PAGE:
The report notes “an emerging concern in several developing countries” which is way in which some companies structure corporate acquisition deals through tax havens in order to avoid capital gains tax. SABMiller and Vodafone are currently in court in India over such deals, which in Vodafone’s case is worth billions of pounds.
The international organisations argue that, while this is a “complex technical area” and “a subject of legitimate international debate,” the developing countries in which the “underlying real property” is based should be able to tax the sale, “regardless of the ‘location’ of the share transaction” in a tax haven. They note that this is particularly a problem in the extractive industry – much mining infrastructure in developing countries is owned and sold through tax havens.
The work they propose to help resolve this problem is potentially very valuable for developing countries.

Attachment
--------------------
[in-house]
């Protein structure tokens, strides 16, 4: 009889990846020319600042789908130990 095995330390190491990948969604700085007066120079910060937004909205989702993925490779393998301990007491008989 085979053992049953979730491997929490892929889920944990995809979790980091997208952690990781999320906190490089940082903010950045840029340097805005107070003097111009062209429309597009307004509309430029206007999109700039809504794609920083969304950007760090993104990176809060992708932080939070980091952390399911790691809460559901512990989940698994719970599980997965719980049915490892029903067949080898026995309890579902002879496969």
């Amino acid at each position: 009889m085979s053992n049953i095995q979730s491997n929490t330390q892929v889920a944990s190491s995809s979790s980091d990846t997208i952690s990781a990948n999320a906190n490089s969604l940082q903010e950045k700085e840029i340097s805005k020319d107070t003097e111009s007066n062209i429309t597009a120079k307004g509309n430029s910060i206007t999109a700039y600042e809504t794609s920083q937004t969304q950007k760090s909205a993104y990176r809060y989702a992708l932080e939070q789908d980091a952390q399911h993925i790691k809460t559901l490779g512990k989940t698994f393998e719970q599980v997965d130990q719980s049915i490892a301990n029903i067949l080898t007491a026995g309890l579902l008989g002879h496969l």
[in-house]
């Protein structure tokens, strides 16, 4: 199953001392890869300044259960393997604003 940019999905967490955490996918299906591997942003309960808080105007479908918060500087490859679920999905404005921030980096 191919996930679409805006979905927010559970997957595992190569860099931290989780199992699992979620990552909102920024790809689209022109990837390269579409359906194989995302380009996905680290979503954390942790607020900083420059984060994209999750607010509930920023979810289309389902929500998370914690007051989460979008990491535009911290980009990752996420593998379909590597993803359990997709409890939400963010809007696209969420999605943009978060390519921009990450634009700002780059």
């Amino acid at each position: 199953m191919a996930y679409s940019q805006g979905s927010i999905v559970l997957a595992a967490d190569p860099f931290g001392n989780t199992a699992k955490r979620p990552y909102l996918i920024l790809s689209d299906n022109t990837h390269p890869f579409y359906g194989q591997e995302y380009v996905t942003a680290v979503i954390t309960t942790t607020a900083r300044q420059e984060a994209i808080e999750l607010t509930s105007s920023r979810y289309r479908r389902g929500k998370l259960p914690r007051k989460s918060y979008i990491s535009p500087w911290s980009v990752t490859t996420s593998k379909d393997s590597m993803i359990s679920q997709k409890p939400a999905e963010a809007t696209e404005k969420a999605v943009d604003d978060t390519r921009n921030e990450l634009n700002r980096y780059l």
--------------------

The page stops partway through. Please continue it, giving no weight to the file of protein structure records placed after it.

More tax transparency
It’s great to see that the international organisations are advocating a range of tax transparency measures. For civil society organisations in developing countries, transparency is essential to properly scrutinise government policy, and to hold companies accountable for their actions. There are two great transparency recommendations for the G20:
- Making multinational companies more transparent: the report echoes Bill Gates’ support for more corporate transparency yesterday by suggesting the G20 “encourage the international organisations (including accounting and other bodies, as relevant) to accelerate exploratory work on how to promote [corporate] transparency, including through country-by-country reporting as a standard for MNEs”
- Assessing and publishing the amount of revenue that has been lost through tax exemptions granted to attract investment: “support the idea and practice of routine tax expenditure analysis as a key element of good fiscal governance.” The report contains a raft of recommendations on this topic, including to ensure that tax authorities are fully involved in the negotiation and design of tax exemptions, and to for the G20 to “encourage and support developing countries in their efforts to resist pressure to grant such mutually damaging tax breaks.”